HTML should not be a file format, but an output format

Stephanos Piperoglou (spip@hol.gr)
Wed, 19 Mar 1997 00:11:58 +0200 (EET)


Date: Wed, 19 Mar 1997 00:11:58 +0200 (EET)
From: Stephanos Piperoglou <spip@hol.gr>
To: www-html@w3.org
Subject: HTML should not be a file format, but an output format
Message-ID: <Pine.LNX.3.95.970318231753.412B-100000@fenchurch.hol.gr>

It's late, I'm just in and reading my mail, the metadata thread in
particular, and I start thinking.

The recurring thread is what will cause features to catch on. Others argue
that appeal to marketing people will cause companies to use it. Others argue
that "Joe's Homepage" makers should understand how to use it. Others still
argue that simply the power of a feature and the completness of a proposal
is enough for it to survive. So I wonder, what is it that has to be done?

I remember reading an interview of TimBL which I remembered because I
happened to visit CERN in Geneva recently. He said, as I vaguely recall,
that he never expected people to write HTML. At that time, it struck me as a
rather strange statement; being a neophyte in the "the W3C is good, to hell
with browser makers, Standards are God, I want full SGML [and so on]" camp I
believed that HTML editors and WYSIWYG tools where the work of the devil
used by ignorant BLINKopheliacs and frame junkies to ruin the Web.

I have since gathered a lot of insight on the matter - mostly due to having
lurked on this list for the past year - and have a fresh opinion which you
MIGHT be interested in hearing.

A very large portion of the problems we have today with HTML and the Web
stem from that precise problem - HTML is written by hand, on a per-document
basis, by people. Why is this done? Mostly because most of today's web
servers are based around a philosophy of document=file. People are used to
having a Web Page (whatever that is in their minds) as a single HTML
document which they create independantly, upload to a server and have people
view.

The linguistic specifics of HTML - new elements, backards compatibility,
style vs. content, validation, internationalization and so on - are being
slowly but steadily solved. XML shows us a clear move towards full SGML (I
was VERY intrigued by the fact that this was one of the goals of the W3C as
stated in a stand about the Web I saw in CERN outside the cafeteria which I
had the chance to visit daily), as does CSS. One way or another, a few years
from now we will have abandoned HTML as we know it and moved on to something
(be it SGML or not) that offers a concise way of offering all kinds of
media in a document over a network. Big deal. That's the EASY part.

But the whole debate about LINK and metadata has nothing to do with this.
It's about HTML as a markup language for information. And as long as most
writers of HTML percieve it as a file format, a way to produce a static,
specific document to be published over a network, no one can be educated on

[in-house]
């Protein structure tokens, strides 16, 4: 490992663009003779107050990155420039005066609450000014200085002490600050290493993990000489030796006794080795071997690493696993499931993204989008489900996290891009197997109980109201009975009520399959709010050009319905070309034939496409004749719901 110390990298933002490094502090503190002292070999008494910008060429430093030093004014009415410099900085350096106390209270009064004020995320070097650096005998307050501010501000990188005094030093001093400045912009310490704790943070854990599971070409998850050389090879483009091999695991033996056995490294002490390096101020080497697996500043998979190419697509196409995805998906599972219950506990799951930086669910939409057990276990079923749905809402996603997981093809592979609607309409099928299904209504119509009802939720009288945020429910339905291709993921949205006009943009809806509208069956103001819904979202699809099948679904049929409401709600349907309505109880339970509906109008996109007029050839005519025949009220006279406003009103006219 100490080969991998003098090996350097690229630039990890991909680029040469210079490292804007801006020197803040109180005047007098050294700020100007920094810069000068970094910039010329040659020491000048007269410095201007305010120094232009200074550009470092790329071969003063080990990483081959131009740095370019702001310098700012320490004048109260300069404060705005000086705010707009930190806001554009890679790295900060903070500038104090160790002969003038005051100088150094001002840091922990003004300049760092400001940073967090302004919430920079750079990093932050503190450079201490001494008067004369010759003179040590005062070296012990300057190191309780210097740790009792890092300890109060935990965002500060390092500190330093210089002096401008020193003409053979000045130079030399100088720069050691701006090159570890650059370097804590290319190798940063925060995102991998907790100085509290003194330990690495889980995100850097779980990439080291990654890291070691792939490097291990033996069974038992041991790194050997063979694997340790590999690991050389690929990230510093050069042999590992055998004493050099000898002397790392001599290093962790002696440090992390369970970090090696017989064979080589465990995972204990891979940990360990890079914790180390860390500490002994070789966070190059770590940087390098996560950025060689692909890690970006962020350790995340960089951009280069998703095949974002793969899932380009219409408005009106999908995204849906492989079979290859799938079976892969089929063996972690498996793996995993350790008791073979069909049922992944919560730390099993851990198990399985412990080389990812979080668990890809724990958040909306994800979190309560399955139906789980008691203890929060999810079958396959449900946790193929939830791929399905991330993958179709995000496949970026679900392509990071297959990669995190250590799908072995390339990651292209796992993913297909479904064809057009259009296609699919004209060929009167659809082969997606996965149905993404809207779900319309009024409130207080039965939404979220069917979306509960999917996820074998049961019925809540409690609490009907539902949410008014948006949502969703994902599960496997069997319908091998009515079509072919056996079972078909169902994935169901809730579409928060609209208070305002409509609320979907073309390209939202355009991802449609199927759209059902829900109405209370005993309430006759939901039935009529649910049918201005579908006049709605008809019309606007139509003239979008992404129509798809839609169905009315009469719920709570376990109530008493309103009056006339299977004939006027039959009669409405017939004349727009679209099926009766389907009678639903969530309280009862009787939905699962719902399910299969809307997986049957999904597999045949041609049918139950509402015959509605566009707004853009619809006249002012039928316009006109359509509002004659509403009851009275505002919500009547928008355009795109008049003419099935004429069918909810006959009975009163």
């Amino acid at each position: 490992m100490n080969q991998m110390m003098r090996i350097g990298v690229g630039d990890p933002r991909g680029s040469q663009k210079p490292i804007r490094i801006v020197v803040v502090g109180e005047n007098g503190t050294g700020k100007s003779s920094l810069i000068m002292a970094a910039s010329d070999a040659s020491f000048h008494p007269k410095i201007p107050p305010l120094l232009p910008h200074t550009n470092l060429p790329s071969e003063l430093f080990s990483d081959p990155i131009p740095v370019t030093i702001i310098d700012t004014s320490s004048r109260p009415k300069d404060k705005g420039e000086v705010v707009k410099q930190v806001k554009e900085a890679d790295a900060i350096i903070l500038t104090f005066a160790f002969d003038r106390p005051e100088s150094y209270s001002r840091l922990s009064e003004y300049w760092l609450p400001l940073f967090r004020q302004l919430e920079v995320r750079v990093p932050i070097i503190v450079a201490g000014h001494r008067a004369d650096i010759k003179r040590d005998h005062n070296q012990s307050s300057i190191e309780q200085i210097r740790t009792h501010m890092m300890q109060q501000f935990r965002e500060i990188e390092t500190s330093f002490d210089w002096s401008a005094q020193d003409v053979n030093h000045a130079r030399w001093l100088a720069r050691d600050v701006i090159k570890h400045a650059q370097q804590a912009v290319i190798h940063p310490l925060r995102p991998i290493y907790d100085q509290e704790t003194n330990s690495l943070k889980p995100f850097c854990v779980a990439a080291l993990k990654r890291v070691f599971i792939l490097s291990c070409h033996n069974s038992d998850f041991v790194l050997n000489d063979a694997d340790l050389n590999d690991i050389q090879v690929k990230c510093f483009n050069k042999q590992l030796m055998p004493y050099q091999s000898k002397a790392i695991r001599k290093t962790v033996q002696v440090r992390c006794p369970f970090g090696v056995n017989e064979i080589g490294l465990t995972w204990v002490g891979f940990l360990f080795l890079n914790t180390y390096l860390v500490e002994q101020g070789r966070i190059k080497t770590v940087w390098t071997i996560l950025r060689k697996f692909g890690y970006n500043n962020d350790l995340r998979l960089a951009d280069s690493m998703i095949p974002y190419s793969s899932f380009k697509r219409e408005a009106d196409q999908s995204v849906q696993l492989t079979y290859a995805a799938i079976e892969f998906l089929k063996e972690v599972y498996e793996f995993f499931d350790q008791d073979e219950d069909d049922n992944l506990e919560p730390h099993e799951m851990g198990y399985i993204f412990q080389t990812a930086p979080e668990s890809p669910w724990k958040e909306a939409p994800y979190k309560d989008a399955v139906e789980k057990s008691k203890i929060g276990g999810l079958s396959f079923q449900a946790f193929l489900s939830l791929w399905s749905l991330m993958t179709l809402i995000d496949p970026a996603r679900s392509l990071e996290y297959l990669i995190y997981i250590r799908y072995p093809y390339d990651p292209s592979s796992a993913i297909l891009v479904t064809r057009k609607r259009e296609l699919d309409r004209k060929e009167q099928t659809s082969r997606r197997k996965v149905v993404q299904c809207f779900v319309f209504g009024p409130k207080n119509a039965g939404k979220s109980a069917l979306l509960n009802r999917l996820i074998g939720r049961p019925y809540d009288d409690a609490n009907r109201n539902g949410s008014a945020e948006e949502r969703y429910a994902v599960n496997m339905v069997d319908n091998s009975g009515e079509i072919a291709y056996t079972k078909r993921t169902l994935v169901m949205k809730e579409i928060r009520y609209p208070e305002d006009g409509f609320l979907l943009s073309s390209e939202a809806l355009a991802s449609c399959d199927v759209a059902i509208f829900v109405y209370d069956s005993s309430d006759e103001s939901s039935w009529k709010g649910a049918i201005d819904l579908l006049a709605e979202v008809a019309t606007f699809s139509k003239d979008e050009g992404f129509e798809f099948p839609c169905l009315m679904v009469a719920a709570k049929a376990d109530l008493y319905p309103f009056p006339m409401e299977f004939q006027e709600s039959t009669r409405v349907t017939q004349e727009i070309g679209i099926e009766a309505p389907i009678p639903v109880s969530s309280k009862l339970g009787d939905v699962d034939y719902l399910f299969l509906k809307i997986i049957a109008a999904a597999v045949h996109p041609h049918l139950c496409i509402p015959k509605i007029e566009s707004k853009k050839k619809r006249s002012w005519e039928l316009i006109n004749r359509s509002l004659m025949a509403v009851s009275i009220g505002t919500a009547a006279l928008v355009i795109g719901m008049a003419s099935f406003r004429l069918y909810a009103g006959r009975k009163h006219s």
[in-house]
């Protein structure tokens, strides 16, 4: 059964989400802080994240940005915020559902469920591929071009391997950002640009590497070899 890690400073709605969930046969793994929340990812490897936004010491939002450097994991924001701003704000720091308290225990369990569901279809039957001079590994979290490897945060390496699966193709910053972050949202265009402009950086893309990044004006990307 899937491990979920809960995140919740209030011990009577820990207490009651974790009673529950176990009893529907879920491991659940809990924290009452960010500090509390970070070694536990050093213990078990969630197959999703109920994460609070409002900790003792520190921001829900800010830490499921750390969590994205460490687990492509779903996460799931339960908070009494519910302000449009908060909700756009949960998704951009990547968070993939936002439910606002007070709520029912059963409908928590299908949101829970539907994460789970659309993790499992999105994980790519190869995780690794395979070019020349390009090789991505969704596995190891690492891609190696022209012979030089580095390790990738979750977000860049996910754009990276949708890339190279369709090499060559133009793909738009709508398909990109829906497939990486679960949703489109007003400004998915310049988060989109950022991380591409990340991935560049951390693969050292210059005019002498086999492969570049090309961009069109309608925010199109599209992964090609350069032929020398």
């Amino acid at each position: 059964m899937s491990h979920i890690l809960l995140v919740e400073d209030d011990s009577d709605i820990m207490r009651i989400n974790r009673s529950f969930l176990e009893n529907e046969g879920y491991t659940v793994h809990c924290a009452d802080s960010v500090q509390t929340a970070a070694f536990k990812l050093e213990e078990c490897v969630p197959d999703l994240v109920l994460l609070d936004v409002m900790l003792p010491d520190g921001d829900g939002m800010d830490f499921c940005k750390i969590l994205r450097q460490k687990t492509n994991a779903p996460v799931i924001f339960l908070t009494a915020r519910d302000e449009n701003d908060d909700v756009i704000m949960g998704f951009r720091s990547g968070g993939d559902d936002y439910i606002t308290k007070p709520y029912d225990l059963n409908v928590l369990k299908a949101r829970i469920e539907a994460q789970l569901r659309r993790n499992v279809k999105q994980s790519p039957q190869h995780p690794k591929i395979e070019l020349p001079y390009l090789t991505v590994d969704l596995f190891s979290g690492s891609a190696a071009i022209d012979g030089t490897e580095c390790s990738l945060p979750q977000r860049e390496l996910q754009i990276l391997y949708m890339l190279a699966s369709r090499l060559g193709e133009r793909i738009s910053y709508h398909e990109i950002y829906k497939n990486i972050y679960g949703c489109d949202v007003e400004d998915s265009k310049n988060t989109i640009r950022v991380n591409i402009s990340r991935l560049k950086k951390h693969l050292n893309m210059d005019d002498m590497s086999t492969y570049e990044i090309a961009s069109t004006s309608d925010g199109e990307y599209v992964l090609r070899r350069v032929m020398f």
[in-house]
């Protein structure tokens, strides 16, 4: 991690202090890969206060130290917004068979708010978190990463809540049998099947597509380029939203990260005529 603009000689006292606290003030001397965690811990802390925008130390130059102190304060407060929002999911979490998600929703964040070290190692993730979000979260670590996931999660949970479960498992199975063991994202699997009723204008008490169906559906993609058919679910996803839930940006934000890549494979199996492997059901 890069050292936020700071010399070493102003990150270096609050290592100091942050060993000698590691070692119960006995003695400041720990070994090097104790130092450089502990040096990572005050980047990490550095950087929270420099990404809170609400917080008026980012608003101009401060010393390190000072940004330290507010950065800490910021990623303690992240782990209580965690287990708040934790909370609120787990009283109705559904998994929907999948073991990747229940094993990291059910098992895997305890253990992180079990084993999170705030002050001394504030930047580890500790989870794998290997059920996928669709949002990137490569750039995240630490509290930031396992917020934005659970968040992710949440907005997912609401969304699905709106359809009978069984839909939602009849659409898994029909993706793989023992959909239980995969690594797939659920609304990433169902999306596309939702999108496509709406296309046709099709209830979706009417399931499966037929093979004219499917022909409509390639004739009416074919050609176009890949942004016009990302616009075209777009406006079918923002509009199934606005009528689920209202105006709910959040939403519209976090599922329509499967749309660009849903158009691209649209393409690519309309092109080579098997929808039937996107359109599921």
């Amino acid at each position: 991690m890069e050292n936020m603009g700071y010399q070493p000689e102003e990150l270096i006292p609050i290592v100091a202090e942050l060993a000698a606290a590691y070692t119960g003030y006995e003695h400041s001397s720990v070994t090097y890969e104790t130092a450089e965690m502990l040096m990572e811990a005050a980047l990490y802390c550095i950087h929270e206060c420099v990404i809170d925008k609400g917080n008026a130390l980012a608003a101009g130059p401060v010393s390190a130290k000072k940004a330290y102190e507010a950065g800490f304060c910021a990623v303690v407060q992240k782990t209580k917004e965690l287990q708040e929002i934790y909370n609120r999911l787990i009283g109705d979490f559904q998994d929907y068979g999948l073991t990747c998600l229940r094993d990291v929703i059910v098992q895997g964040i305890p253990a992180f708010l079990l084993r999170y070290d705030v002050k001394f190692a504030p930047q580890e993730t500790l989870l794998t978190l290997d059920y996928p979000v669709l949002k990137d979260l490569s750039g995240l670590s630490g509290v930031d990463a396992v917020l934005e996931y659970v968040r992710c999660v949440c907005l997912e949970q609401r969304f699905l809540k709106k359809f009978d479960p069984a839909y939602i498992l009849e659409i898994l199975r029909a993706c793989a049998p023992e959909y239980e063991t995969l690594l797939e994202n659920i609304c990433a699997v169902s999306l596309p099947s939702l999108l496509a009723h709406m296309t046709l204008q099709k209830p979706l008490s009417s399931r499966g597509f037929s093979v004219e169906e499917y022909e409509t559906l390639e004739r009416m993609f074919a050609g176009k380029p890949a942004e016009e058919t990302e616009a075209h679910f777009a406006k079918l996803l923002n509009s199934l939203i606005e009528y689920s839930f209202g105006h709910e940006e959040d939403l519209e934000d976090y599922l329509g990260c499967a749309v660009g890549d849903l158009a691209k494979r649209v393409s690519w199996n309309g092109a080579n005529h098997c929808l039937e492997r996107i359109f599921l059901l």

the value of metadata and hyperlinks.

Let me put it in simple terms: a friend of mine asked me why he couldn't set
up a hyperlink between two pages he created using Microsoft Word Internet
Assistant. The "easy" answer was "well, you're going to upload the page to a
Unix server and you have to make sure both files have correct permissions,
the HREFs are case sensitive and that MWIA doesn't automatically insert
an absolute URI pointing to a file on your hard disk which obviously could
not be accessed once your page is uploaded". That kind of response would
puzzle my friend enough to start with.

How about explaining to him that the hyperlink he's setting up has two
anchors, the head and the tail. That both are represented by a URI followed
by an optional fragment identifier. Your tail anchor should point to a
resource, which is served out by a server and should clearly be stated, be
unique and present.

He'd be running through the forest naked with his underwear over his ears by
now.

HTML has taken this role; the role of a document format suitable to
publishing over a network. Not the role of a markup language that, as its
name suggests, defines the links between snippets of information.

What the Web should be, in my opinion, ladies and gentlemen, is a place
where documents, designed in any way one wishes, served static or produced
dynamically, are linked together. Once HTML (or some descendant of HTML) is
used for THIS and ONLY THIS purpose, then people will finally come to
understand the value of these depreciated tags.

If I had my way, HTML would ONLY be anchors, links and metadata. That's what
makes the web the web; otherwise, we should be using FTP to transfer these
files around, and we would have come up with a much better way than B, I, Hx
and P to organize our information. And by doing this, people would
UNDERSTAND this kind of markup because they would have to in order to use
it.

Comments by anyone still reading thus far are more than welcome.

--
Stephanos "Pippis" Piperoglou - http://users.hol.gr/~spip/index.html
I've never finished anything I began, but this time I'm